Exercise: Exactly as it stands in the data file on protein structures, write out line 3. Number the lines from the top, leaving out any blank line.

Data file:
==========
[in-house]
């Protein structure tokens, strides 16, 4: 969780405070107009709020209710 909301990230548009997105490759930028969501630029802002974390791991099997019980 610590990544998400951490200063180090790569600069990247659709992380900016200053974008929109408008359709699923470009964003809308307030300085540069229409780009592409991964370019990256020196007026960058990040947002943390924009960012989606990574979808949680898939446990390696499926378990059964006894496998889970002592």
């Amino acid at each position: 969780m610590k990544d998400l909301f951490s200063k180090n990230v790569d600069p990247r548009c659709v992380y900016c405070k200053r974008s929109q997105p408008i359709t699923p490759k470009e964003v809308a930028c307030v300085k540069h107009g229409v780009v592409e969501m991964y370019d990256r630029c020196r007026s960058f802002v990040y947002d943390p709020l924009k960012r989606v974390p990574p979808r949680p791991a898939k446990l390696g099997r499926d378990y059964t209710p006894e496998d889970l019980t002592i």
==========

């Amino acid at each position: 969780m610590k990544d998400l909301f951490s200063k180090n990230v790569d600069p990247r548009c659709v992380y900016c405070k200053r974008s929109q997105p408008i359709t699923p490759k470009e964003v809308a930028c307030v300085k540069h107009g229409v780009v592409e969501m991964y370019d990256r630029c020196r007026s960058f802002v990040y947002d943390p709020l924009k960012r989606v974390p990574p979808r949680p791991a898939k446990l390696g099997r499926d378990y059964t209710p006894e496998d889970l019980t002592i």